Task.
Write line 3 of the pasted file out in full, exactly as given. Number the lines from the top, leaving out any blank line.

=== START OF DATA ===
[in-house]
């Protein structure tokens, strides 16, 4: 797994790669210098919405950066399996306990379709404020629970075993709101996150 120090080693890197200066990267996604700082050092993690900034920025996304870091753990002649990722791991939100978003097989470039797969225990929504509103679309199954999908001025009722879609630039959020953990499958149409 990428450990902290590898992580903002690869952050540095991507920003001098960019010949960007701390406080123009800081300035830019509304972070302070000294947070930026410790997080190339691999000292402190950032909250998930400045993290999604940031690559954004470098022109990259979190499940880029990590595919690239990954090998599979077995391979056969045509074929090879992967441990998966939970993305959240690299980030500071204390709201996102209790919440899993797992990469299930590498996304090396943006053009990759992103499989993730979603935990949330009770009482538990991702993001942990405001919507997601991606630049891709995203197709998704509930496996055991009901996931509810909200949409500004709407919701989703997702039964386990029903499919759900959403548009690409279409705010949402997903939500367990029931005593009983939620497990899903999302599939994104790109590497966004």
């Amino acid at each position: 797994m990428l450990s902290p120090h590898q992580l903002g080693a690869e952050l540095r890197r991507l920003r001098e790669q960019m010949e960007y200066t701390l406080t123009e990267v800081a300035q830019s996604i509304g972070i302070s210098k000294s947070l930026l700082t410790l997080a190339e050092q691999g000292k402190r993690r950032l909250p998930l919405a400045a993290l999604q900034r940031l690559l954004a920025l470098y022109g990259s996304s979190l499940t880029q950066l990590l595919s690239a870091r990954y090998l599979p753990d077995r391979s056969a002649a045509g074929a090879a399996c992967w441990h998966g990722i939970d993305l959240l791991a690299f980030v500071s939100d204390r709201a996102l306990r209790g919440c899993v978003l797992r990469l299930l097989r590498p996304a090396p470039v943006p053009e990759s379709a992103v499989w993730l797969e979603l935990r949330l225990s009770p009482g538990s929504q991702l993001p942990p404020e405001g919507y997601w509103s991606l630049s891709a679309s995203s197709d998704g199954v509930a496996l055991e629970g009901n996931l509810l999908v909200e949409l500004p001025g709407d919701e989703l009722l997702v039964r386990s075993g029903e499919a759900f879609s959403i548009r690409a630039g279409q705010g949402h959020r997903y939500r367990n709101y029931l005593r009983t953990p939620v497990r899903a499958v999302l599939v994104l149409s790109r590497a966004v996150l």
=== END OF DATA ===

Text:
């Amino acid at each position: 797994m990428l450990s902290p120090h590898q992580l903002g080693a690869e952050l540095r890197r991507l920003r001098e790669q960019m010949e960007y200066t701390l406080t123009e990267v800081a300035q830019s996604i509304g972070i302070s210098k000294s947070l930026l700082t410790l997080a190339e050092q691999g000292k402190r993690r950032l909250p998930l919405a400045a993290l999604q900034r940031l690559l954004a920025l470098y022109g990259s996304s979190l499940t880029q950066l990590l595919s690239a870091r990954y090998l599979p753990d077995r391979s056969a002649a045509g074929a090879a399996c992967w441990h998966g990722i939970d993305l959240l791991a690299f980030v500071s939100d204390r709201a996102l306990r209790g919440c899993v978003l797992r990469l299930l097989r590498p996304a090396p470039v943006p053009e990759s379709a992103v499989w993730l797969e979603l935990r949330l225990s009770p009482g538990s929504q991702l993001p942990p404020e405001g919507y997601w509103s991606l630049s891709a679309s995203s197709d998704g199954v509930a496996l055991e629970g009901n996931l509810l999908v909200e949409l500004p001025g709407d919701e989703l009722l997702v039964r386990s075993g029903e499919a759900f879609s959403i548009r690409a630039g279409q705010g949402h959020r997903y939500r367990n709101y029931l005593r009983t953990p939620v497990r899903a499958v999302l599939v994104l149409s790109r590497a966004v996150l």